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Julianne Geiger

Julianne Geiger

Julianne Geiger is a veteran editor, writer and researcher for Oilprice.com, and a member of the Creative Professionals Networking Group.

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U.S. Oil, Gas Drilling Activity Continues to Fall


The total number of active drilling rigs for oil and gas in the United States fell this week, according to new data that Baker Hughes published on Friday.

The total rig count fell by 2 to 588 this week, compared to 682 rigs this same time last year.

The number of oil rigs fell by 3 this week, after falling by 4 in each of the two weeks prior. Oil rigs now stand at 485—down by 61 compared to this time last year. The number of gas rigs stayed the same this week at 98, a loss of 32 active gas rigs from this time last year. Miscellaneous rigs rose by 1, to 5.

Meanwhile, U.S. crude oil production stayed at 13.2 million bpd for for the second week in a row for week ending June 14. Current weekly production in the United States, according to the EIA, is now down just 100,000 bpd from the all-time high of 13.3 million bpd.

Primary Vision’s Frac Spread Count, an estimate of the number of crews completing wells that are unfinished, rose in the week ending June 14, from 247 to 250.

Drilling activity in the Permian slipped by 1 again this week to 308. The count in the Eagle Ford fell by 1 this week, reaching 50 after falling by a single rig in the week prior.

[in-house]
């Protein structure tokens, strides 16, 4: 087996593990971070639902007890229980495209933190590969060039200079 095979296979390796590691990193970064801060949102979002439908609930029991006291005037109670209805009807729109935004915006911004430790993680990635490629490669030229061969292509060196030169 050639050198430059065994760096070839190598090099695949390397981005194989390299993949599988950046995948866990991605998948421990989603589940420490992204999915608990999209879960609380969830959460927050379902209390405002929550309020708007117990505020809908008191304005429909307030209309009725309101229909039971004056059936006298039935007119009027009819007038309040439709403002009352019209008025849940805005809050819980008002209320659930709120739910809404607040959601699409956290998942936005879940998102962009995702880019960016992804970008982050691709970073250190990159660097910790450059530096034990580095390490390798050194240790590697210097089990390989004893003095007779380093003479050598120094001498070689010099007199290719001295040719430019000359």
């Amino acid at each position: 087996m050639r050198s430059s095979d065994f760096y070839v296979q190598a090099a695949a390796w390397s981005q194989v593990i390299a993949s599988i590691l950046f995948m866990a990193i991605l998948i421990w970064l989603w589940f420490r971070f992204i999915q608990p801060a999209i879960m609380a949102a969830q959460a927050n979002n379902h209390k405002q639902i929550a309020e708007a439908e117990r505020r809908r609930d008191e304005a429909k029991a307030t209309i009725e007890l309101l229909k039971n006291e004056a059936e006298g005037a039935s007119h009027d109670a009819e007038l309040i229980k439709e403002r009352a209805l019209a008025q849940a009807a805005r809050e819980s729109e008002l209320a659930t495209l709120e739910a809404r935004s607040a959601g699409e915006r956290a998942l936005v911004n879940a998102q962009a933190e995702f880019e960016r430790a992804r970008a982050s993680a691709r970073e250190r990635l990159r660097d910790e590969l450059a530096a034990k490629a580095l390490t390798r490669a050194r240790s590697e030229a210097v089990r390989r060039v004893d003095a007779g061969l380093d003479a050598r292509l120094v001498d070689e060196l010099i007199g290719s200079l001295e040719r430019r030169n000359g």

Oil prices were trading down on Friday. At 12:44 p.m. ET, the WTI benchmark was trading down $0.61 (-0.75%) on the day at $80.68—about $2.30 above last Friday’s price.

The Brent benchmark was trading down $0.55 (-0.64%) at $85.16, a nearly $3 per barrel climb from a week-ago levels.

By Julianne Geiger for Oilprice.com

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  • Mamdouh Salameh on June 21 2024 said:
    Still this would neither stop the hype by the US Energy Information Administration (EIA) about US oil production nor the projection by the IEA that US production will add 2.0 mbd by 2030 and Rystad Energy giving optimistic outlook about US shale production.

    However, the best rebuttal to the hype is that the US still imports an estimated 8.0 mbd and that US shale oil is incapable of contributing to the refilling of the SPR.

    Dr Mamdouh G Salameh
    International Oil Economist
    Global Energy Expert

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